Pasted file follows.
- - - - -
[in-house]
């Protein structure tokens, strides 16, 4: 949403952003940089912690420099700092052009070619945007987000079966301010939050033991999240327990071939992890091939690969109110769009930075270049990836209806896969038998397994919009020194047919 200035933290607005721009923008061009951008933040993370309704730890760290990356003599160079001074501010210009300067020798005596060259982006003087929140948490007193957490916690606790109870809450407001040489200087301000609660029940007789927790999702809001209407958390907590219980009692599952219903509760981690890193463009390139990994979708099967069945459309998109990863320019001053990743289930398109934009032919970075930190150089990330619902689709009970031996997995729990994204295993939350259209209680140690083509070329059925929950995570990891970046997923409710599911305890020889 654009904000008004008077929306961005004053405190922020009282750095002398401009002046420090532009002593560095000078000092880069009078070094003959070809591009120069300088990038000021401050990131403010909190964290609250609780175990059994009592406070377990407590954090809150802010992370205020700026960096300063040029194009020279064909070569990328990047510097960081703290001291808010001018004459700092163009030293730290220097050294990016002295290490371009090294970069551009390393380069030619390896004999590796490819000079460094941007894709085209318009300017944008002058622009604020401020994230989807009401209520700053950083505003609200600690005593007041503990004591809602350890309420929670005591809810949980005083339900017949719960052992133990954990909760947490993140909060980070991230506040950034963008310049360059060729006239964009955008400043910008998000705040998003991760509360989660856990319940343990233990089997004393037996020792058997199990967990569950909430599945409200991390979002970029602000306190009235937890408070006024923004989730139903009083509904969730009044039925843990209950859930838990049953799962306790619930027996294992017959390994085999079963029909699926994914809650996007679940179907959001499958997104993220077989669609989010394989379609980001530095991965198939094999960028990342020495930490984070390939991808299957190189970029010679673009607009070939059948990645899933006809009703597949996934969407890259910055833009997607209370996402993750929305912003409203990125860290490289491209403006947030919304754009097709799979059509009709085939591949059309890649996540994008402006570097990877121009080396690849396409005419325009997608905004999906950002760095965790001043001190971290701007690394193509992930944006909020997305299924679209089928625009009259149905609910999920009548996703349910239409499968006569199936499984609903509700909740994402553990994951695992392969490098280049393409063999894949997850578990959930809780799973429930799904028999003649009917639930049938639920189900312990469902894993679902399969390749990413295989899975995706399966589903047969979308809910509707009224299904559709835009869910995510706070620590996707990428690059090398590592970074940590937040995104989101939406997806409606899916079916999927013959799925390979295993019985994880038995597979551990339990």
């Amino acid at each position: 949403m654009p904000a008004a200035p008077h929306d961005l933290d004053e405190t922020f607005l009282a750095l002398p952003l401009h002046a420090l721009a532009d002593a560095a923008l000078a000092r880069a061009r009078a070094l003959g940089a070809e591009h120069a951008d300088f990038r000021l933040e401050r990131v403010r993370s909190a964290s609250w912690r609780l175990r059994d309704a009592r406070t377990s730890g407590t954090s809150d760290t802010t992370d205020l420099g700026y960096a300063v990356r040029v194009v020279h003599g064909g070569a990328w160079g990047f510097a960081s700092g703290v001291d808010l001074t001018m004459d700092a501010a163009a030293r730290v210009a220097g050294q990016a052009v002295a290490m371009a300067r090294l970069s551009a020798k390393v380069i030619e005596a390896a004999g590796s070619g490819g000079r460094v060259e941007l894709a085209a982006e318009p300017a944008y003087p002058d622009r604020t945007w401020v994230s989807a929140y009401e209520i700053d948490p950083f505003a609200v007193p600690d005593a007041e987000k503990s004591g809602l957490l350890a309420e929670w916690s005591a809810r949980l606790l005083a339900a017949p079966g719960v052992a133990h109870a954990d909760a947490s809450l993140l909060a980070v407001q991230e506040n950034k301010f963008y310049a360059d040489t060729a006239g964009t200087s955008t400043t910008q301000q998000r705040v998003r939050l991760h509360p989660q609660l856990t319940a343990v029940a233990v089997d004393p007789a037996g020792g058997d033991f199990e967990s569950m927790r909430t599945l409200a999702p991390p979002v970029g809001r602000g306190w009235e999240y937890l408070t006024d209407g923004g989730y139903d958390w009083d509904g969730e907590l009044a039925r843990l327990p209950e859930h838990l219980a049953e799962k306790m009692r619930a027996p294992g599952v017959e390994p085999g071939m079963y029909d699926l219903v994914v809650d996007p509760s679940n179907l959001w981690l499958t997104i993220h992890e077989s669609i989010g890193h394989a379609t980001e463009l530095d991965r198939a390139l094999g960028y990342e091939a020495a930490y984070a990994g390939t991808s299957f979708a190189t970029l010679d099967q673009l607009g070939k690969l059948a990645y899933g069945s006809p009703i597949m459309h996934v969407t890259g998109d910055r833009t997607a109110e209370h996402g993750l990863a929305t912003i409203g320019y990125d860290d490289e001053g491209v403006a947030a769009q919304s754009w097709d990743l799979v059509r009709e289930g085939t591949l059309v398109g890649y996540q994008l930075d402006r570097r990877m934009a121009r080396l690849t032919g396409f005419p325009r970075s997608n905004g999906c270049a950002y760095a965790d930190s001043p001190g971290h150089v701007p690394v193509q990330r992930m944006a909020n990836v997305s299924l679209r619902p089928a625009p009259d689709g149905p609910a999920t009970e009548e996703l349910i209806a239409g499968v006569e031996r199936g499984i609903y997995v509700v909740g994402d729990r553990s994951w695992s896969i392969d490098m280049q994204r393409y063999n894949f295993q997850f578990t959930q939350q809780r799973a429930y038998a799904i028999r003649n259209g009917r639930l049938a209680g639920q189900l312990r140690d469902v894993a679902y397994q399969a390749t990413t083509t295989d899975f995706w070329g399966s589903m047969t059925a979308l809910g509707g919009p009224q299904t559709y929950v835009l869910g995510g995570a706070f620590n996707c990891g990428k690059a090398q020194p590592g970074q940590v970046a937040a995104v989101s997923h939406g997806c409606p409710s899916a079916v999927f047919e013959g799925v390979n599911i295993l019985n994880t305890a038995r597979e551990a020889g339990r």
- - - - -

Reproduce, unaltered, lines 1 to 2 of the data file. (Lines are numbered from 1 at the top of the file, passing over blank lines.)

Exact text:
[in-house]
């Protein structure tokens, strides 16, 4: 949403952003940089912690420099700092052009070619945007987000079966301010939050033991999240327990071939992890091939690969109110769009930075270049990836209806896969038998397994919009020194047919 200035933290607005721009923008061009951008933040993370309704730890760290990356003599160079001074501010210009300067020798005596060259982006003087929140948490007193957490916690606790109870809450407001040489200087301000609660029940007789927790999702809001209407958390907590219980009692599952219903509760981690890193463009390139990994979708099967069945459309998109990863320019001053990743289930398109934009032919970075930190150089990330619902689709009970031996997995729990994204295993939350259209209680140690083509070329059925929950995570990891970046997923409710599911305890020889 654009904000008004008077929306961005004053405190922020009282750095002398401009002046420090532009002593560095000078000092880069009078070094003959070809591009120069300088990038000021401050990131403010909190964290609250609780175990059994009592406070377990407590954090809150802010992370205020700026960096300063040029194009020279064909070569990328990047510097960081703290001291808010001018004459700092163009030293730290220097050294990016002295290490371009090294970069551009390393380069030619390896004999590796490819000079460094941007894709085209318009300017944008002058622009604020401020994230989807009401209520700053950083505003609200600690005593007041503990004591809602350890309420929670005591809810949980005083339900017949719960052992133990954990909760947490993140909060980070991230506040950034963008310049360059060729006239964009955008400043910008998000705040998003991760509360989660856990319940343990233990089997004393037996020792058997199990967990569950909430599945409200991390979002970029602000306190009235937890408070006024923004989730139903009083509904969730009044039925843990209950859930838990049953799962306790619930027996294992017959390994085999079963029909699926994914809650996007679940179907959001499958997104993220077989669609989010394989379609980001530095991965198939094999960028990342020495930490984070390939991808299957190189970029010679673009607009070939059948990645899933006809009703597949996934969407890259910055833009997607209370996402993750929305912003409203990125860290490289491209403006947030919304754009097709799979059509009709085939591949059309890649996540994008402006570097990877121009080396690849396409005419325009997608905004999906950002760095965790001043001190971290701007690394193509992930944006909020997305299924679209089928625009009259149905609910999920009548996703349910239409499968006569199936499984609903509700909740994402553990994951695992392969490098280049393409063999894949997850578990959930809780799973429930799904028999003649009917639930049938639920189900312990469902894993679902399969390749990413295989899975995706399966589903047969979308809910509707009224299904559709835009869910995510706070620590996707990428690059090398590592970074940590937040995104989101939406997806409606899916079916999927013959799925390979295993019985994880038995597979551990339990």